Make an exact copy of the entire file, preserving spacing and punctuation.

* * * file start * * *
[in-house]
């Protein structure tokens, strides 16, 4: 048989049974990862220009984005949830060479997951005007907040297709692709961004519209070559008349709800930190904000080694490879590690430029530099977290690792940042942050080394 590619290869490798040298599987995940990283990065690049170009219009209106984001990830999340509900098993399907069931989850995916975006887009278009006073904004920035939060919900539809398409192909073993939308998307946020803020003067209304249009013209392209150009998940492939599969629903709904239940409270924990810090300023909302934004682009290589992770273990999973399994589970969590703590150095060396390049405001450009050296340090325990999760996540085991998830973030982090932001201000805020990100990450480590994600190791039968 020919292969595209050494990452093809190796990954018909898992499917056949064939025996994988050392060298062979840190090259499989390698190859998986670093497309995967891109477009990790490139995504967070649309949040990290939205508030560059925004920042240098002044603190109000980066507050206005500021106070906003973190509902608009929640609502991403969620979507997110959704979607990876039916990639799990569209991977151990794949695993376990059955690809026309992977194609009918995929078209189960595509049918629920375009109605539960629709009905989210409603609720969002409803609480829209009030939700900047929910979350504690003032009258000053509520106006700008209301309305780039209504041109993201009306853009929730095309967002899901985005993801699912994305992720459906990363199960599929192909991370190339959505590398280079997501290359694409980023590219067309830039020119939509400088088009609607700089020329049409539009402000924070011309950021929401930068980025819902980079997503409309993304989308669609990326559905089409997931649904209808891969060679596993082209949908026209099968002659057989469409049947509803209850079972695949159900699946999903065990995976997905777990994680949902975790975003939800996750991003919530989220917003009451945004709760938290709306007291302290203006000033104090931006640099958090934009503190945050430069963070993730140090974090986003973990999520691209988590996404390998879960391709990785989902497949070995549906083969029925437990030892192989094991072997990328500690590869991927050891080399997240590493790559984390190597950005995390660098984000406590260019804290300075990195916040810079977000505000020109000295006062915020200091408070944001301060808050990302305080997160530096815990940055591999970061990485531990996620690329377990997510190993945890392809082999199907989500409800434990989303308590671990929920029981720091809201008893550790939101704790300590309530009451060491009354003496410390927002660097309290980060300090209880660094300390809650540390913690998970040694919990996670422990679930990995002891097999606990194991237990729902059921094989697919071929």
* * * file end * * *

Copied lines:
[in-house]
């Protein structure tokens, strides 16, 4: 048989049974990862220009984005949830060479997951005007907040297709692709961004519209070559008349709800930190904000080694490879590690430029530099977290690792940042942050080394 590619290869490798040298599987995940990283990065690049170009219009209106984001990830999340509900098993399907069931989850995916975006887009278009006073904004920035939060919900539809398409192909073993939308998307946020803020003067209304249009013209392209150009998940492939599969629903709904239940409270924990810090300023909302934004682009290589992770273990999973399994589970969590703590150095060396390049405001450009050296340090325990999760996540085991998830973030982090932001201000805020990100990450480590994600190791039968 020919292969595209050494990452093809190796990954018909898992499917056949064939025996994988050392060298062979840190090259499989390698190859998986670093497309995967891109477009990790490139995504967070649309949040990290939205508030560059925004920042240098002044603190109000980066507050206005500021106070906003973190509902608009929640609502991403969620979507997110959704979607990876039916990639799990569209991977151990794949695993376990059955690809026309992977194609009918995929078209189960595509049918629920375009109605539960629709009905989210409603609720969002409803609480829209009030939700900047929910979350504690003032009258000053509520106006700008209301309305780039209504041109993201009306853009929730095309967002899901985005993801699912994305992720459906990363199960599929192909991370190339959505590398280079997501290359694409980023590219067309830039020119939509400088088009609607700089020329049409539009402000924070011309950021929401930068980025819902980079997503409309993304989308669609990326559905089409997931649904209808891969060679596993082209949908026209099968002659057989469409049947509803209850079972695949159900699946999903065990995976997905777990994680949902975790975003939800996750991003919530989220917003009451945004709760938290709306007291302290203006000033104090931006640099958090934009503190945050430069963070993730140090974090986003973990999520691209988590996404390998879960391709990785989902497949070995549906083969029925437990030892192989094991072997990328500690590869991927050891080399997240590493790559984390190597950005995390660098984000406590260019804290300075990195916040810079977000505000020109000295006062915020200091408070944001301060808050990302305080997160530096815990940055591999970061990485531990996620690329377990997510190993945890392809082999199907989500409800434990989303308590671990929920029981720091809201008893550790939101704790300590309530009451060491009354003496410390927002660097309290980060300090209880660094300390809650540390913690998970040694919990996670422990679930990995002891097999606990194991237990729902059921094989697919071929």